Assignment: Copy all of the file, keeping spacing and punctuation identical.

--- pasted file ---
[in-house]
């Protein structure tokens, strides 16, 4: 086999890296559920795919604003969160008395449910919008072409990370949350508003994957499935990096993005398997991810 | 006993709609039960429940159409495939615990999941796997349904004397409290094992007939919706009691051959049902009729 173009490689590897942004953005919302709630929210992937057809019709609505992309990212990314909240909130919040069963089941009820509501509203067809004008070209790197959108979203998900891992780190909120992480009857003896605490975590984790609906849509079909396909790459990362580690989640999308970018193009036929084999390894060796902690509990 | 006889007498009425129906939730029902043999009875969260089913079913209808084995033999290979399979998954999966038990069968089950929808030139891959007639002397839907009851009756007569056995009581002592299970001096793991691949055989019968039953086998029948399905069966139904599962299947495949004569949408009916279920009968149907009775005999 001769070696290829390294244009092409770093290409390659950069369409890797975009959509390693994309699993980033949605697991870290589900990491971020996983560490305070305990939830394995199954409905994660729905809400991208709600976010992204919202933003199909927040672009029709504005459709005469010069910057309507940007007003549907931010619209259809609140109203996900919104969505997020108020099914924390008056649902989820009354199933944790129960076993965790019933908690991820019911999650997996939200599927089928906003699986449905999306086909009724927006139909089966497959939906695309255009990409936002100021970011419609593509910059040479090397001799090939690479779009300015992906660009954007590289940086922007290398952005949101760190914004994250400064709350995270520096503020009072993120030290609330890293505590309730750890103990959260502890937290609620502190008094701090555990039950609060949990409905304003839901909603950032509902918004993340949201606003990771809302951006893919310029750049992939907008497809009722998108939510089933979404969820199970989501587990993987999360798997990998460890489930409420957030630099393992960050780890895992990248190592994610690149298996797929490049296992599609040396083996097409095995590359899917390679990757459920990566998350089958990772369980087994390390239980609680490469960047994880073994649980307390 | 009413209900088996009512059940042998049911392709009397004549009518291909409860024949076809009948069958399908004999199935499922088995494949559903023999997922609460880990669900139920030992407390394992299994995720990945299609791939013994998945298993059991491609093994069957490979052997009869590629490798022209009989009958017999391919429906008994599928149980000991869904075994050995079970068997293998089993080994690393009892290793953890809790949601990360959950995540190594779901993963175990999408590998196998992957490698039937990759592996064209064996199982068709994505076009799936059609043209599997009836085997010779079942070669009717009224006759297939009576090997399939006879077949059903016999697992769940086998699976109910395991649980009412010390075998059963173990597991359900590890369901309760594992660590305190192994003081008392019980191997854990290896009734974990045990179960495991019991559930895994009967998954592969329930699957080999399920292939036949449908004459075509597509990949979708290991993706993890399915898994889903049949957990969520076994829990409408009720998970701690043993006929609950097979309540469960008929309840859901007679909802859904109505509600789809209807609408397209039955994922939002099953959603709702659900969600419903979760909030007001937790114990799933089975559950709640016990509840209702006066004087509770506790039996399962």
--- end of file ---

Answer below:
[in-house]
């Protein structure tokens, strides 16, 4: 086999890296559920795919604003969160008395449910919008072409990370949350508003994957499935990096993005398997991810 | 006993709609039960429940159409495939615990999941796997349904004397409290094992007939919706009691051959049902009729 173009490689590897942004953005919302709630929210992937057809019709609505992309990212990314909240909130919040069963089941009820509501509203067809004008070209790197959108979203998900891992780190909120992480009857003896605490975590984790609906849509079909396909790459990362580690989640999308970018193009036929084999390894060796902690509990 | 006889007498009425129906939730029902043999009875969260089913079913209808084995033999290979399979998954999966038990069968089950929808030139891959007639002397839907009851009756007569056995009581002592299970001096793991691949055989019968039953086998029948399905069966139904599962299947495949004569949408009916279920009968149907009775005999 001769070696290829390294244009092409770093290409390659950069369409890797975009959509390693994309699993980033949605697991870290589900990491971020996983560490305070305990939830394995199954409905994660729905809400991208709600976010992204919202933003199909927040672009029709504005459709005469010069910057309507940007007003549907931010619209259809609140109203996900919104969505997020108020099914924390008056649902989820009354199933944790129960076993965790019933908690991820019911999650997996939200599927089928906003699986449905999306086909009724927006139909089966497959939906695309255009990409936002100021970011419609593509910059040479090397001799090939690479779009300015992906660009954007590289940086922007290398952005949101760190914004994250400064709350995270520096503020009072993120030290609330890293505590309730750890103990959260502890937290609620502190008094701090555990039950609060949990409905304003839901909603950032509902918004993340949201606003990771809302951006893919310029750049992939907008497809009722998108939510089933979404969820199970989501587990993987999360798997990998460890489930409420957030630099393992960050780890895992990248190592994610690149298996797929490049296992599609040396083996097409095995590359899917390679990757459920990566998350089958990772369980087994390390239980609680490469960047994880073994649980307390 | 009413209900088996009512059940042998049911392709009397004549009518291909409860024949076809009948069958399908004999199935499922088995494949559903023999997922609460880990669900139920030992407390394992299994995720990945299609791939013994998945298993059991491609093994069957490979052997009869590629490798022209009989009958017999391919429906008994599928149980000991869904075994050995079970068997293998089993080994690393009892290793953890809790949601990360959950995540190594779901993963175990999408590998196998992957490698039937990759592996064209064996199982068709994505076009799936059609043209599997009836085997010779079942070669009717009224006759297939009576090997399939006879077949059903016999697992769940086998699976109910395991649980009412010390075998059963173990597991359900590890369901309760594992660590305190192994003081008392019980191997854990290896009734974990045990179960495991019991559930895994009967998954592969329930699957080999399920292939036949449908004459075509597509990949979708290991993706993890399915898994889903049949957990969520076994829990409408009720998970701690043993006929609950097979309540469960008929309840859901007679909802859904109505509600789809209807609408397209039955994922939002099953959603709702659900969600419903979760909030007001937790114990799933089975559950709640016990509840209702006066004087509770506790039996399962």